York Lions skate with Maple Leafs at ACC

With a half-dozen Leafs in Turin and two more skating with the Marlies farm club, Toronto needed bodies for its practice and put out the call to four York University Lions, reported the National Post Feb. 23. Among the fill-ins was forward Tyler Harrison, younger brother to part-time Leaf and current Marlie Jay Harrison. “He just said ‘well, it’s a great opportunity, it’s going to be fun for you and just have a good time out there,'” said the younger sibling. He enjoyed himself though he was “obviously a little nervous stepping on the Air Canada Centre ice for the first time.” Defenceman Steve Chabbert equated it with winning a university championship, goalie Kevin Druce called it a “a great honour to be here with the Leafs” and blueliner Marcus Smith said, “I live in Markham, I watch them every day, so to actually come in and see these guys is an unbelievable experience.”  The Toronto Star, Toronto Sun and Global TV also covered the story.

York alum’s band name inspired by a bakery

In a feature story on York alumnus Andrew Cull (BFA ‘02), The Daily News (Halifax) noted Feb. 23 that Cull plays guitar for the Fancy Lebanese Country Band. “Our music isn’t really Lebanese, even remotely,” he says. “The closest thing we have to Lebanese is a Jewish guy, and that’s not close at all.” So where did the name come from? “Our first rehearsal space was an apartment I lived in above the Fancy Lebanese Bakery. They were always nice to us.”

Cull wrote the music for Neptune Theatre’s new production Soul Alone. The original play – about a girl who adopts the personality of her dying twin sister – was written by Conor Green and Anthony Black, both of whom were Cull’s classmates at York University. “Anthony’s a fan of the band, so it seemed like a good fit,” says the guitarist, who stepped into the fashionista footwear of a 13- year-old girl to write the music. “A lot of my songs are country tunes, so they’re about word play,” says Cull, who works in Neptune’s prop department. “Songwriting starts with a good line, a good twist.” From there, he builds the lyrics and the music around the line, putting in “whatever hits me in the chest in that sort of good music kind of way.”

Don’t expect judicial hearing fireworks, says Monahan

Commenting on the upcoming review of Prime Minister Stephen Harper’s Supreme Court nominee, Patrick Monahan, dean of York’s Osgoode Hall Law School, said “it’s probably going to be a very constructive session. I really don’t expect any fireworks,” reported the Toronto Star Feb. 23. The session will be directed by constitutional expert and former Osgoode dean Peter Hogg, and Monahan said questions will primarily focus on nominee Marshall Rothstein’s vision of what it means to be a judge. “I suspect they’ll want to talk about his judicial philosophy, his approach to the Charter [of Rights and Freedoms], how he sees the question of balancing rights against the collective interest,” said Monahan, adding Rothstein would bring “sterling silver credentials to the table.” Nor will the committee likely have much luck getting Rothstein to explain or justify past rulings. Monahan said legal tradition holds that “a judgment stands by what it says.”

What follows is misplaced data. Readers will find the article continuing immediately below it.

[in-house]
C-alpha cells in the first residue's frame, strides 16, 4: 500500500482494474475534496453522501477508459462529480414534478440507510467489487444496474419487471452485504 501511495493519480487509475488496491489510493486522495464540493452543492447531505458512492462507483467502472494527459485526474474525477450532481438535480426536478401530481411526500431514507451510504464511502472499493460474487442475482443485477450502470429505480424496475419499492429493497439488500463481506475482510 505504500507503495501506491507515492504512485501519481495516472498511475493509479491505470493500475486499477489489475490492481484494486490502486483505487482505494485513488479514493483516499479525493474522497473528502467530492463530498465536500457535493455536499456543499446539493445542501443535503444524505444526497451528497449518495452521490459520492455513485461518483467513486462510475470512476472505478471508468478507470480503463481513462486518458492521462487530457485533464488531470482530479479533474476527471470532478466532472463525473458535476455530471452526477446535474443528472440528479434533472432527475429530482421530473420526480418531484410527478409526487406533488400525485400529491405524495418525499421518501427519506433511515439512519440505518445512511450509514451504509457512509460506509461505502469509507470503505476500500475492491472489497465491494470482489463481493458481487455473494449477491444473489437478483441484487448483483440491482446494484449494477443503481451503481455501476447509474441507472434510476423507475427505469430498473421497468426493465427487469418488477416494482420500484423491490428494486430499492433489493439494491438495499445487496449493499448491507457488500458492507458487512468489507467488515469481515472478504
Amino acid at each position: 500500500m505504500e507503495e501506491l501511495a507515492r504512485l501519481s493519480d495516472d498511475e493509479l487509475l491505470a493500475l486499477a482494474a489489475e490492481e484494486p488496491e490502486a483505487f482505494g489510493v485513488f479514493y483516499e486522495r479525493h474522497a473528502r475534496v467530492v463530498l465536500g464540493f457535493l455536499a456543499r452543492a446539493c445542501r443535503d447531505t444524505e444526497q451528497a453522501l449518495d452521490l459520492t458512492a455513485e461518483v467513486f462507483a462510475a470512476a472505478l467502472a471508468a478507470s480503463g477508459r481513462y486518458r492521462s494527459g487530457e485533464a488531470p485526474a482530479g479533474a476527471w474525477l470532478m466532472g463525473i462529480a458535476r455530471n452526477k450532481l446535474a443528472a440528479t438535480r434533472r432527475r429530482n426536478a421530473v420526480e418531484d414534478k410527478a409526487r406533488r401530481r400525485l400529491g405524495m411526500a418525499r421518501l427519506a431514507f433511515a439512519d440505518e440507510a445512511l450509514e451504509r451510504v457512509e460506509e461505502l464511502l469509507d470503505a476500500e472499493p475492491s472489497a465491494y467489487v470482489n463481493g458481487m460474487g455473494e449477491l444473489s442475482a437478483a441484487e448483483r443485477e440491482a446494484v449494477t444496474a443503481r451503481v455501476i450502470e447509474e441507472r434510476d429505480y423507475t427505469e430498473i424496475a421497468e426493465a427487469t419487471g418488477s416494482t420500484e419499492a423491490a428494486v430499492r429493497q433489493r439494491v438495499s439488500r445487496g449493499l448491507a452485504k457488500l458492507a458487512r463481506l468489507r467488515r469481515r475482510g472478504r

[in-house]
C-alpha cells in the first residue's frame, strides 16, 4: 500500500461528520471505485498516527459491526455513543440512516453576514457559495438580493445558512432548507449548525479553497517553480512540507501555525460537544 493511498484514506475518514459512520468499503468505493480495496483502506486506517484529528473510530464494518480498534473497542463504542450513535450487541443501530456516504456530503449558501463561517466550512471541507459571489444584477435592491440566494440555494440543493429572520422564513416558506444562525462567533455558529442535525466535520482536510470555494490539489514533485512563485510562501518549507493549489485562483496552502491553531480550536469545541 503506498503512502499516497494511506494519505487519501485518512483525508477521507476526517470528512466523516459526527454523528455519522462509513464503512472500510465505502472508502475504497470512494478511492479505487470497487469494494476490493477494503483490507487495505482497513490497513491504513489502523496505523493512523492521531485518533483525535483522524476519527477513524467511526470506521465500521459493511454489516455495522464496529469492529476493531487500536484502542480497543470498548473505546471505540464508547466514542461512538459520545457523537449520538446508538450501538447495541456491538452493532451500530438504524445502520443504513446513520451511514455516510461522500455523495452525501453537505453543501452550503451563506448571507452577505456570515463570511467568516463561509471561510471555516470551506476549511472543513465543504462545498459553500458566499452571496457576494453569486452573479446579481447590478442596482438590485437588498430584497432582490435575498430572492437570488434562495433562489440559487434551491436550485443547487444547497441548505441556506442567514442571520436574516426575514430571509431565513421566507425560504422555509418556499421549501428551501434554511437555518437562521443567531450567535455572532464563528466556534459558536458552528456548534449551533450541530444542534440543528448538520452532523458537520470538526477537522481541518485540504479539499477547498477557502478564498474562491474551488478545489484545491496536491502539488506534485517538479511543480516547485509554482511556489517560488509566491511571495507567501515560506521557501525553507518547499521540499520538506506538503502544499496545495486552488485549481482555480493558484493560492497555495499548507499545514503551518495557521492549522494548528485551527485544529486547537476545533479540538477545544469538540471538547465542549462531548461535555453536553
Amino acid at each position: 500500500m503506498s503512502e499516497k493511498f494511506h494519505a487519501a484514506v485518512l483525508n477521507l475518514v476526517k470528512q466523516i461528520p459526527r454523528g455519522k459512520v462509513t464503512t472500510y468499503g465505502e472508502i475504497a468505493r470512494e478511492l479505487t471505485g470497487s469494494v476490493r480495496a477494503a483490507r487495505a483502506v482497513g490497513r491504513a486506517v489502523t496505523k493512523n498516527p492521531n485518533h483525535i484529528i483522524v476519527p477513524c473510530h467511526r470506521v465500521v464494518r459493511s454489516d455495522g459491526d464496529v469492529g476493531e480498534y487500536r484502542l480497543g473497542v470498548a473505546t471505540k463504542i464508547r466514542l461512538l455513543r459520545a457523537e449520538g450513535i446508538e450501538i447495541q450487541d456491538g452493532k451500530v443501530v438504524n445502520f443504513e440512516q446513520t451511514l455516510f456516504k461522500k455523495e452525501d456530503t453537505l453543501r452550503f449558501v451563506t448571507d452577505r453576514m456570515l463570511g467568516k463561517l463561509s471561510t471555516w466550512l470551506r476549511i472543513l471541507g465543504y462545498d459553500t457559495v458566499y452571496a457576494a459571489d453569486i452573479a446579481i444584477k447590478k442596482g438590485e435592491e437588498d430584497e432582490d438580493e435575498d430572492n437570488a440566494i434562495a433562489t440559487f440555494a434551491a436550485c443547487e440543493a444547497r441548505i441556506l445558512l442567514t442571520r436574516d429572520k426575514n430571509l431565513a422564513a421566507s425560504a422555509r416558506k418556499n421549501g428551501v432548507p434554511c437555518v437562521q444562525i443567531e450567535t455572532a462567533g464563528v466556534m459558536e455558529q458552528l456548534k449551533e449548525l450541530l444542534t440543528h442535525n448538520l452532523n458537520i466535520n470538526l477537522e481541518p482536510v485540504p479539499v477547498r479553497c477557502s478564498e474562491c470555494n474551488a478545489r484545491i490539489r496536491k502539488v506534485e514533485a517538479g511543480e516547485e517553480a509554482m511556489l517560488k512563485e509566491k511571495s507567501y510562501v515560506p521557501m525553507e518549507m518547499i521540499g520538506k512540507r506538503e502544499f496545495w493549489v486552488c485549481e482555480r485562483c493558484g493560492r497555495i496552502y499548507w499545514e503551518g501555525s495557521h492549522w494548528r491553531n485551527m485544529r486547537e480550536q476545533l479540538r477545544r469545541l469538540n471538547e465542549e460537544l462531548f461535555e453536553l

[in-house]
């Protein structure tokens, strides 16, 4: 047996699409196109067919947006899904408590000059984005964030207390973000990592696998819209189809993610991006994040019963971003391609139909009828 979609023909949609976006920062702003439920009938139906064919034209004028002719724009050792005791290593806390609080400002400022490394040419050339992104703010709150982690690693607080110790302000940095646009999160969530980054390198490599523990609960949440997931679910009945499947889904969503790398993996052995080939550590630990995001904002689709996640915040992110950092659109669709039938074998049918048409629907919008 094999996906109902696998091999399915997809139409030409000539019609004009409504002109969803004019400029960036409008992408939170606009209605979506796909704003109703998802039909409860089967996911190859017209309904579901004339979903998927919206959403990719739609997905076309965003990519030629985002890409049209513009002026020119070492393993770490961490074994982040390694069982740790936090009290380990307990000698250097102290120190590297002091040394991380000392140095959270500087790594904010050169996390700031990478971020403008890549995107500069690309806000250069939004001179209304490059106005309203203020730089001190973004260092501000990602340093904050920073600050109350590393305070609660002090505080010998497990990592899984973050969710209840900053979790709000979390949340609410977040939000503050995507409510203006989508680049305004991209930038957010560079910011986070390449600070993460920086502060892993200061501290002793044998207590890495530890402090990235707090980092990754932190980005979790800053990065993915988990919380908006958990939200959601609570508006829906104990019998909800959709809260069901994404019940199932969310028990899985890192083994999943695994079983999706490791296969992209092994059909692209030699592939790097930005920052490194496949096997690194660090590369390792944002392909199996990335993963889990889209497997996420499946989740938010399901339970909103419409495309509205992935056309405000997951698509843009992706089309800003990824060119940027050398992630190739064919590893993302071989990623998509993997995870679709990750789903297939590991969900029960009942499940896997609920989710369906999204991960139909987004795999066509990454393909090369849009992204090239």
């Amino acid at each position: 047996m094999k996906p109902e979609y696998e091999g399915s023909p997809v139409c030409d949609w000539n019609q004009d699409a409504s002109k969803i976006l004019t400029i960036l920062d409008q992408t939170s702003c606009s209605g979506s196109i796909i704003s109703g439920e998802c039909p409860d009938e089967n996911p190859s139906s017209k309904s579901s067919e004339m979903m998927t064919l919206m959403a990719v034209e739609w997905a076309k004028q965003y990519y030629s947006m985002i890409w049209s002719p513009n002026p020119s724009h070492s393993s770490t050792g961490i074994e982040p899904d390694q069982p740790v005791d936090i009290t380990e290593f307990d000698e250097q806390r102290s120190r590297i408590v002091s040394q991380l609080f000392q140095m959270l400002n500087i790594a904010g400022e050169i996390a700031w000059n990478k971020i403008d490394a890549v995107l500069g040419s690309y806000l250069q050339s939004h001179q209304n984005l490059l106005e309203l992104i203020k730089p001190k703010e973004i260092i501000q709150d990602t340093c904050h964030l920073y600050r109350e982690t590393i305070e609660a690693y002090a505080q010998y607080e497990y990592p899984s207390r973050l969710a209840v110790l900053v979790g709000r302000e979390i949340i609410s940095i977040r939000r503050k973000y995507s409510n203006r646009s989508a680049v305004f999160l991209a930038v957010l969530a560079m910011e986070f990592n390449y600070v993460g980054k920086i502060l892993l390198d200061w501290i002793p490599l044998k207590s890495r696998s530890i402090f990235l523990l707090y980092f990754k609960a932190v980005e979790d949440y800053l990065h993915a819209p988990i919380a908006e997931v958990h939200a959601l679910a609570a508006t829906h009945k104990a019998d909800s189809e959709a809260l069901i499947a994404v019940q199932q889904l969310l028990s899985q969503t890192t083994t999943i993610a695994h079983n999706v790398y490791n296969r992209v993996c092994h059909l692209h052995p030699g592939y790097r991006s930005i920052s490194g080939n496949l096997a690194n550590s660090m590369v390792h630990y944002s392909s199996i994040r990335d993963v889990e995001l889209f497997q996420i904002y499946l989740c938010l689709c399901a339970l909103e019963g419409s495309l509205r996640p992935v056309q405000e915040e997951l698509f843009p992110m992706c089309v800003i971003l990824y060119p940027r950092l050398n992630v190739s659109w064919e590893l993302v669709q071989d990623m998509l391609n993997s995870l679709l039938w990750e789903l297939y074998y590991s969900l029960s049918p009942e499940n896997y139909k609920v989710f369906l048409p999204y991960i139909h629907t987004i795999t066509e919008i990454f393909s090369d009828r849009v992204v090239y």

RIM’s success was in being a pioneer

Part of Canadian tech firm Research In Motion’s success was as a pioneer of the wireless e-mail space, according to Ashwin Joshi, marketing professor at the Schulich School of Business at York. In a Toronto Star story Feb. 23 about the court battle between Canadian company Research In Motion and US patent-holding firm NTP Inc., Joshi said being a pioneer can be a blessing or a curse in securing a product’s market share.

Manitoba trustee agrees with Osgoode tax expert, partly

Manitoba school trustee Ruth Ann Furgala noted in a Feb. 22 editorial in the The Daily Graphic (Portage La Prairie), that Osgoode Hall Law School Professor Neil Brooks, research associate with Canadian Centre for Policy Alternatives, had shared his thoughts about taxation with the readers of a Winnipeg newspaper. In the opening sentence of “Taxes are the basis of civilization,” Brooks asserted he likes paying taxes. While I may not pay my own taxes quite as enthusiastically as Mr. Brooks apparently does, wrote Furgala, I do admire his social conscience. Brooks described Canada’s public schools as “our democratic treasure.” I happen to agree.

 On Air

  • Poonam Puri, professor in York’s Osgoode Hall Law School, discussed a report on auditors she co-wrote for the Fraser Institute, on Report on Business Television Feb. 22.